was also dropped through juncture loss, but this happened before the word was borrowed into English.


Use of ''some''

The existential determinative (or
determiner A determiner, also called determinative ( abbreviated ), is a word In linguistics, a word of a spoken language can be defined as the smallest sequence of phonemes that can be uttered in isolation with semantic, objective or pragmatics, practic ...
) ''some'' is sometimes used as a functional equivalent of ''a(n)'' with plural and
uncountable noun In linguistics Linguistics is the science, scientific study of language. It encompasses the analysis of every aspect of language, as well as the methods for studying and modeling them. The traditional areas of linguistic analysis includ ...
s (also called a
partitiveIn linguistics Linguistics is the science, scientific study of language. It encompasses the analysis of every aspect of language, as well as the methods for studying and modeling them. The traditional areas of linguistic analysis include pho ...
). For example, ''Give me some apples'', ''Give me some water'' (equivalent to the singular countable forms ''an apple'' and ''a glass of water''). Grammatically this ''some'' is not required; it is also possible to use zero article: ''Give me apples'', ''Give me water''. The use of ''some'' in such cases implies some limited quantity. (Compare the forms ''unos/unas'' in
Spanish Spanish may refer to: * Items from or related to Spain: **Spaniards, a nation and ethnic group indigenous to Spain **Spanish language **Spanish cuisine Other places * Spanish, Ontario, Canada * Spanish River (disambiguation), the name of several ...

Spanish
, which are the plural of the indefinite article ''un/una''.) Like the articles, ''some'' belongs to the class of "central determiners", which are mutually exclusive (so "the some boys" is ungrammatical). The contrasting use of ''any'' in negative clauses proves that ''some'' is polarity-sensitive, and occurs in positive
clauses In language A language is a structured system of communication used by humans, including speech (spoken language), gestures (Signed language, sign language) and writing. Most languages have a writing system composed of glyphs to inscribe the ...
: "I have ''some'' objections to make", vs. "I don't have ''any'' objections to make; "I have ''any'' objections to make" and "I don't have ''some'' objections to make" are ungrammatical. ''Some'' can also have a more emphatic meaning: "some but not others" or "some but not many". For example, ''some people like football, while others prefer rugby'', or ''I've got some money, but not enough to lend you any''. It can also be used as an
indefinite pronoun An indefinite pronoun is a pronoun which does not have a specific familiar referent. Indefinite pronouns are in contrast to definiteness, definite pronouns. Indefinite pronouns can represent either count nouns or noncount nouns. They often have r ...
, not qualifying a noun at all (''Give me some!'') or followed by a prepositional phrase (''I want some of your vodka''); the same applies to ''any''. ''Some'' can also be used with singular countable nouns, as in ''There is some person on the porch'', which implies that the identity of the person is unknown to the speaker (which is not necessarily the case when ''a(n)'' is used). This usage is fairly informal, although singular countable ''some'' can also be found in formal contexts: ''We seek some value of x such that...'' When ''some'' is used just as an indefinite article, it is normally pronounced weakly, as . In other meanings, it is pronounced .


Effect on alphabetical order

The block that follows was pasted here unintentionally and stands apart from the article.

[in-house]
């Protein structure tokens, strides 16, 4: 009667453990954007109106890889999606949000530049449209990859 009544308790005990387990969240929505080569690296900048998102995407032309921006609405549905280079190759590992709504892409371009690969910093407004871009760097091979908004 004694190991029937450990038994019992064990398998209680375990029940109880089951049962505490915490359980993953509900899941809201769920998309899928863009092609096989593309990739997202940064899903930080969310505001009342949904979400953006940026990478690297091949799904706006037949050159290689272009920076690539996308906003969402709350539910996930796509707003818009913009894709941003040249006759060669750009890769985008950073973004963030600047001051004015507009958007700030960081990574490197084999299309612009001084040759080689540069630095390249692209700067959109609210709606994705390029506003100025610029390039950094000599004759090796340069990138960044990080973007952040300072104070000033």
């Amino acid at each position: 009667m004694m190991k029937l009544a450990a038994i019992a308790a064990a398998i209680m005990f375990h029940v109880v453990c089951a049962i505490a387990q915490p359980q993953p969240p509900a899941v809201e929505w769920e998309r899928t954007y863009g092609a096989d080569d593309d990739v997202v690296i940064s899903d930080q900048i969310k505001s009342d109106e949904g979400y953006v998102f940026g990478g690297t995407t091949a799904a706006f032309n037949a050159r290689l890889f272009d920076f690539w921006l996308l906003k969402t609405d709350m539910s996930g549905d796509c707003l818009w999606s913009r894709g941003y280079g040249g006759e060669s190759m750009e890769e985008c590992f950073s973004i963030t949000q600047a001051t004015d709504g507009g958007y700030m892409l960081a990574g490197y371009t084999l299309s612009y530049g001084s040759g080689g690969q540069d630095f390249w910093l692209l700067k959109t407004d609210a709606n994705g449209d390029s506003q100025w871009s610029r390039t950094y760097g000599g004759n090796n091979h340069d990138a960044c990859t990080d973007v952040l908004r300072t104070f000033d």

In sorting titles and phrases alphabetically, articles are usually excluded from consideration, since being so common makes them more of a hindrance than a help in finding the desired item. For example, ''The Comedy of Errors'' is alphabetized before ''A Midsummer Night's Dream'', because ''the'' and ''a'' are ignored and ''comedy'' alphabetizes before ''midsummer''. In an index, the former work might be written "Comedy of Errors, The", with the article moved to the end.


In West Country English

Speakers of
West Country English West Country English is a group of English Language, English language variety, language varieties and Accent (dialect), accents used by much of the native population of South West England, the area sometimes popularly known as the West Count ...
may use articles in certain environments where speakers of
Standard English In an English-speaking country This article is intended to provide details and data regarding the geographical distribution of all English speakers, regardless of the legislative status of the countries where it's spoken. The English language is o ...
would like not to use articles. Non-standard uses occur for example with diseases (''the chicken pox'', ''the arthritis''), quantifying expressions (''the both'', ''the most''), holidays (''the Christmas''), geographical units and institutions (''the church'', ''the county Devon''), etc. The indefinite article, on the other hand, often occurs as ''a'' also before vowels.


See also

*
False title A false, coined, fake, bogus or pseudo-title, also called a ''Time''-style adjective and an anarthrous nominal premodifier, is a kind of appositive Apposition is a grammatical construction in which two elements, normally noun phrasesA noun phras ...


References


External links


Vietnamese learners mastering english articles"The Definite Article: Acknowledging 'The' in Index Entries"
Glenda Browne, The Indexer, vol. 22, no. 3 April 2001, pp. 119–22.
Low MH 2005: "The Phenomenon of the Word THE in English — discourse functions and distribution patterns"
— a dissertation that surveys the use of the word 'the' in English text.
When Do You Use Articles: A, An, The

articles web training tool
{{in lang, en
Etymology of the word ''the'' on the Online Etymology Dictionary

Mastering A, An, The: English Articles Solved

Exercise to practice ''a'', ''an'' and ''the'' on texts taken from the corpus of English novels
Articles